Ouija Boards, Gratitude, and Dogs

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December 10, 2019 by libroshombre

After my column about Ouija Boards, a curious reader asked me to elaborate on the name’s origin. Smithsonianmag.com wrote, “Contrary to popular belief, ‘Ouija’ is not a combination of the French for ‘yes,’ oui, and the German ja … It was Bond’s [an investor’s] sister-in-law, Helen Peters (who was, Bond said, a ‘strong medium’) who supplied the now instantly recognizable handle. Sitting around the table, they asked the board what they should call it; the name ‘Ouija’ came through, and then they asked what that meant, the board replied ‘Good luck.’ Eerie and cryptic – but for the fact that Peters acknowledged that she was wearing a locket bearing the picture of a woman, the name ‘Ouija’ above her head … it’s very possible tht the woman in the locket was famous author and popular women’s rights activist Ouida, whom Peters admired.”

I looked up Ouida in my 200+ volume Dictionary of Literary Biography, and found that’s the penname for Marie Louise Rame, or, as she preferred, Marie Louise de la Ramee. She wrote as Ouida, the way she pronounced “Louise” in infancy. Little-known today, she was a popular Victorian era author, cranking out about a forgettable book a year from 1863 until 1900. She disliked her native England and “lived for most of her career and died in Italy, a few miles from Pisa, surrounded by the dogs whose company she came to enjoy more than that of many humans … Her main monument in England is a drinking fountain for dogs.”

Ouida wrote on purple paper and affected a number of other eccentricities that helped popularize her historical romances (which make pretty turgid reading these days), but it’s her affection for dogs that caught my eye after reading a NYTimes.com article titled, “Dog Owners Are Much Happier Than Cat Owners.” In 2018 the General Social Survey, a respected annual survey from the University of Chicago, included a series of questions about pet ownership, including how pet ownership relates to personal happiness. There is “little difference between pet owners and non-pet owners when it comes to happiness … But when you break the data down by pet type – cats, dogs, or both – a stunning divide emerges: Dog owners are about twice as likely as cat owners to say they’re very happy, with people owning both falling somewhere in between. Dog owners, in other words, are slightly happier than those without any pets. Those in thecat camp, on the other hand, are significantly less happy than the pet-less. And having both appears to cancel each other out happiness-wise.” Moreover, “Dog owners tended to be more agreeable, more extroverted, and less neurotic than cat owners.”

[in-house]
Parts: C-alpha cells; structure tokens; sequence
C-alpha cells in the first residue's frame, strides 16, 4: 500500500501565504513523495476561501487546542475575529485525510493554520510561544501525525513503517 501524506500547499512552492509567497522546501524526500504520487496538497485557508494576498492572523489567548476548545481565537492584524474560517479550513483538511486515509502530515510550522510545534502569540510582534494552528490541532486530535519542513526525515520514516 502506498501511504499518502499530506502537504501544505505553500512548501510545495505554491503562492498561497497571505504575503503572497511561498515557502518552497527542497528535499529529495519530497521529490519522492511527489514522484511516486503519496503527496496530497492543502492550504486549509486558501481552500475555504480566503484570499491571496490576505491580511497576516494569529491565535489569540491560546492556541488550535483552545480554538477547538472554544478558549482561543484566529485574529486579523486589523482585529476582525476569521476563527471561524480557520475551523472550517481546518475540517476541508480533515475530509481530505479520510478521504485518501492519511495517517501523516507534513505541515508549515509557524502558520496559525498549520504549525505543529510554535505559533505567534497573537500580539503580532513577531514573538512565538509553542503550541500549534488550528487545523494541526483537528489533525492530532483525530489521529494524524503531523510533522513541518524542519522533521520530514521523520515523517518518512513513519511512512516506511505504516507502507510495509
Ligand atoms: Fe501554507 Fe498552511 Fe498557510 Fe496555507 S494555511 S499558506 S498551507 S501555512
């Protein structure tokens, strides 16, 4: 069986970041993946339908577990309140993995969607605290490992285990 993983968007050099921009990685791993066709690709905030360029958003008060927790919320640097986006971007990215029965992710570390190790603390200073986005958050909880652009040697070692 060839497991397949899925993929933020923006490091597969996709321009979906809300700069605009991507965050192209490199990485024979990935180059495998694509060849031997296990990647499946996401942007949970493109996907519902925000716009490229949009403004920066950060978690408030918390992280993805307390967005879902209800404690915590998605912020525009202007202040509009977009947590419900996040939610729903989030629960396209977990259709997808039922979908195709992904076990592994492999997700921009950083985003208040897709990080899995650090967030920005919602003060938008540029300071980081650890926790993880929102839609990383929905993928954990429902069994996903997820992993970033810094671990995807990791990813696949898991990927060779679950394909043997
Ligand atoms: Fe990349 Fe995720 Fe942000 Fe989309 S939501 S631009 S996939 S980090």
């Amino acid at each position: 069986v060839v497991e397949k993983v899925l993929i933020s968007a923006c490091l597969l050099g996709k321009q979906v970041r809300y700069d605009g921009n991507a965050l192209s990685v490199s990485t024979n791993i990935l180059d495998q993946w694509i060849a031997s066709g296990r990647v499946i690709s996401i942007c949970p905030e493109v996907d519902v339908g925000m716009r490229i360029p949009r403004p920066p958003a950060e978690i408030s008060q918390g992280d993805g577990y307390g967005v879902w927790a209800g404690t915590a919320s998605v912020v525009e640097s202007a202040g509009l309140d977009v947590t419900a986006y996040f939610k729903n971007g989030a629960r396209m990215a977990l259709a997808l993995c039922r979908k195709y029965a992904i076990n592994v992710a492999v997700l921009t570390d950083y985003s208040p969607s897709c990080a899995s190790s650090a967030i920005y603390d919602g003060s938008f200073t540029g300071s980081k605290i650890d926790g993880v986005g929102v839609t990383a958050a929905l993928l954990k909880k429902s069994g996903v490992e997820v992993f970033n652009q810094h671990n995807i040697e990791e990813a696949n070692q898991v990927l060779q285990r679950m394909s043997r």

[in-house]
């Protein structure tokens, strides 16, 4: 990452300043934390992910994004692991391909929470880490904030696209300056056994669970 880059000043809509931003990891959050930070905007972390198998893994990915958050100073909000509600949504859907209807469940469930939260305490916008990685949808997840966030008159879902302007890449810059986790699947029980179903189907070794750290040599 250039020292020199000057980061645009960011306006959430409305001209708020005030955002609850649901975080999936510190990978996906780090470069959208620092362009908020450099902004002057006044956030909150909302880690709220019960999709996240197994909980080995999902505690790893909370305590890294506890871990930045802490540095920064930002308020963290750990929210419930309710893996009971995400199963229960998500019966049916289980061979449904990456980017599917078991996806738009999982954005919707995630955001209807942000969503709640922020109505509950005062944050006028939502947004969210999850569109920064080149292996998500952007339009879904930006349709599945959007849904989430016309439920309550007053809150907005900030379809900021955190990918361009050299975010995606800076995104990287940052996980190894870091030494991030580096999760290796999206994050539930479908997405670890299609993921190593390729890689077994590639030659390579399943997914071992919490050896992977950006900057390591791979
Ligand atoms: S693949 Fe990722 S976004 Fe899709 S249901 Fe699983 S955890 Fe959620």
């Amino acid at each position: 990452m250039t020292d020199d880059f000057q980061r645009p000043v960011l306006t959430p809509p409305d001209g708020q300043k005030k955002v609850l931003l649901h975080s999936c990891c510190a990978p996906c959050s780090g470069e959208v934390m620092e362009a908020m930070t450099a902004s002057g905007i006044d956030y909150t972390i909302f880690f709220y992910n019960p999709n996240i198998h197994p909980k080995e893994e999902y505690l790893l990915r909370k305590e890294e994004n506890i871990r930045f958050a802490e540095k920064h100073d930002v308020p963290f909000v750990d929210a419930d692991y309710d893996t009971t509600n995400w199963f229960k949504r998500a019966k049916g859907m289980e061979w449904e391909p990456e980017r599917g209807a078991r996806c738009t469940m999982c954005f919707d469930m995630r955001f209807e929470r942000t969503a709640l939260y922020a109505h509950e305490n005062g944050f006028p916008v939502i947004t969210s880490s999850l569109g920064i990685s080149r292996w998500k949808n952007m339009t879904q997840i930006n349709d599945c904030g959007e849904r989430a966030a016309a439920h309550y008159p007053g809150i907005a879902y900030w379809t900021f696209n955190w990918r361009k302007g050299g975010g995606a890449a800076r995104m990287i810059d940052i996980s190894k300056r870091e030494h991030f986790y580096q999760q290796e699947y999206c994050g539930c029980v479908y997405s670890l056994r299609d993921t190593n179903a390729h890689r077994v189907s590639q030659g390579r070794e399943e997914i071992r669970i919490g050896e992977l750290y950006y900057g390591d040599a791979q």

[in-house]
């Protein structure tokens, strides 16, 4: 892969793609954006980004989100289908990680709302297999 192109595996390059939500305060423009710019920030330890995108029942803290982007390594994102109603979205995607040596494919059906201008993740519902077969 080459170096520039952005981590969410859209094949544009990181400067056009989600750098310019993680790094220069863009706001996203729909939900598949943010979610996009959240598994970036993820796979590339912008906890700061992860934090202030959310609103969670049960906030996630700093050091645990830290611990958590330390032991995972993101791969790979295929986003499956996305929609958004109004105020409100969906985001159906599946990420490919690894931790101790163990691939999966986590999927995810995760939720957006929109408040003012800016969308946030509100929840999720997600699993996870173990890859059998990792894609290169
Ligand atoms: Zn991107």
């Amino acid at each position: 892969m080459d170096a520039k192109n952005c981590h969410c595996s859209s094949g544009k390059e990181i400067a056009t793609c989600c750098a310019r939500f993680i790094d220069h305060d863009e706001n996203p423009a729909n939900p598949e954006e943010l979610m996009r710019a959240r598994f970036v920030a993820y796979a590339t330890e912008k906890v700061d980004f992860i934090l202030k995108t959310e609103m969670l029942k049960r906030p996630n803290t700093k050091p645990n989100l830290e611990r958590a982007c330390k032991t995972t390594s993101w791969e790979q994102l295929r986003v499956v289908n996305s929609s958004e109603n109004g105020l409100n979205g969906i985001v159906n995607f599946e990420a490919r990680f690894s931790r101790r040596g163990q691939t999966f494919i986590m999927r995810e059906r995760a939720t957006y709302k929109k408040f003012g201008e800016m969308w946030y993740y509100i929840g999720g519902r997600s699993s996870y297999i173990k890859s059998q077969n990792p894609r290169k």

We’re mighty grateful to have a dogboy in our agreeable Hill household, and that’s a double happiness bonus based on a University of Miami study that being truly grateful, – really meaning it, not just giving it lip-service – makes you happier and healthier, according to DailyHealthPost.com. Moreover, “gratitude activates the hypothalamus” which “regulates hormones responsible for many critical functions, such as body temperature, emotional responses, and survival functions like appetite and sleep.” Moreover, “feeling grateful can improve your sleep quality and reduce feelings of anxiety and depression … and less fatigue and inflammation.”

There’s lots of gratitude floating around Chicago’s public libraries since they stopped charging overdue fines.   Guess what? The number of overdue books being returned jumped 240 percent. Chicago Library Commissioner Andrea Telli “noted that foregoing library fines is a national trend,” according to the Chicago.SunTimes.com, because fines act as “a barrier to library use, particularly in impoverished neighborhoods.”

Our local libraries haven’t charged overdue fines since at least the early 1970s. In the late 1990s some Assemblypersons interested more in creating additional revenue streams than impeding library use asked the library administration to prove the cost-effectiveness of not charging fines. We cited studies showing that not charging late fees results in a .4% increase in long term book retention, in addition to the cost of collecting fines and reduced public gratitude. .4% appears a small number until multiplied by the public’s hundreds of thousands of library checkouts annually; locally it amounted to around $100,000.to replace lost books, even if they’re in print.

As Ouida put it, “Petty laws breed great crimes.”

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